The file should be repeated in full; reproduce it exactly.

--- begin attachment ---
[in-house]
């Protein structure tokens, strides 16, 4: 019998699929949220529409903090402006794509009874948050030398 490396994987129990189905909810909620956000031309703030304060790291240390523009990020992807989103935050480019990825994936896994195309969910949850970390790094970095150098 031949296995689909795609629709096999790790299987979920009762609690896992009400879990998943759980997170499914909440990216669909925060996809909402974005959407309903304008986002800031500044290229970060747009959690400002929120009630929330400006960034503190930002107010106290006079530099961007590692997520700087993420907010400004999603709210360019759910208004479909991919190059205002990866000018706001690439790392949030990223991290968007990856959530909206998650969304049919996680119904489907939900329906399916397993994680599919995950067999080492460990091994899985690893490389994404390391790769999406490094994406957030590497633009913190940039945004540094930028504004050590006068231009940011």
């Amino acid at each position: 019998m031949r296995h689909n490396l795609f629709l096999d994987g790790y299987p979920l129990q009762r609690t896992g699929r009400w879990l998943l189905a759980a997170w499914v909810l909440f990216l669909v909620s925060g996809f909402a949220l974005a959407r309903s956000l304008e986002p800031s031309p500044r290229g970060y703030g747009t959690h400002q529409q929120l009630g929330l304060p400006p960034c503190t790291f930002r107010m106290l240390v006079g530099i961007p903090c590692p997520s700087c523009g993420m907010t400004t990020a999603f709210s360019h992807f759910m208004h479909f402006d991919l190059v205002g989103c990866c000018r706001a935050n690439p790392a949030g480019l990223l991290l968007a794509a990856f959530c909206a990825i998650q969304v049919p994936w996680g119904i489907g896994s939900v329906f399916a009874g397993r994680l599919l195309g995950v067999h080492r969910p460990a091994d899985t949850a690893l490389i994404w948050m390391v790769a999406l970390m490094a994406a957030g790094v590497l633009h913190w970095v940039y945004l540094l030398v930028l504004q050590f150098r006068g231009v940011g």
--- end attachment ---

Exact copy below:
[in-house]
């Protein structure tokens, strides 16, 4: 019998699929949220529409903090402006794509009874948050030398 490396994987129990189905909810909620956000031309703030304060790291240390523009990020992807989103935050480019990825994936896994195309969910949850970390790094970095150098 031949296995689909795609629709096999790790299987979920009762609690896992009400879990998943759980997170499914909440990216669909925060996809909402974005959407309903304008986002800031500044290229970060747009959690400002929120009630929330400006960034503190930002107010106290006079530099961007590692997520700087993420907010400004999603709210360019759910208004479909991919190059205002990866000018706001690439790392949030990223991290968007990856959530909206998650969304049919996680119904489907939900329906399916397993994680599919995950067999080492460990091994899985690893490389994404390391790769999406490094994406957030590497633009913190940039945004540094930028504004050590006068231009940011």
């Amino acid at each position: 019998m031949r296995h689909n490396l795609f629709l096999d994987g790790y299987p979920l129990q009762r609690t896992g699929r009400w879990l998943l189905a759980a997170w499914v909810l909440f990216l669909v909620s925060g996809f909402a949220l974005a959407r309903s956000l304008e986002p800031s031309p500044r290229g970060y703030g747009t959690h400002q529409q929120l009630g929330l304060p400006p960034c503190t790291f930002r107010m106290l240390v006079g530099i961007p903090c590692p997520s700087c523009g993420m907010t400004t990020a999603f709210s360019h992807f759910m208004h479909f402006d991919l190059v205002g989103c990866c000018r706001a935050n690439p790392a949030g480019l990223l991290l968007a794509a990856f959530c909206a990825i998650q969304v049919p994936w996680g119904i489907g896994s939900v329906f399916a009874g397993r994680l599919l195309g995950v067999h080492r969910p460990a091994d899985t949850a690893l490389i994404w948050m390391v790769a999406l970390m490094a994406a957030g790094v590497l633009h913190w970095v940039y945004l540094l030398v930028l504004q050590f150098r006068g231009v940011g």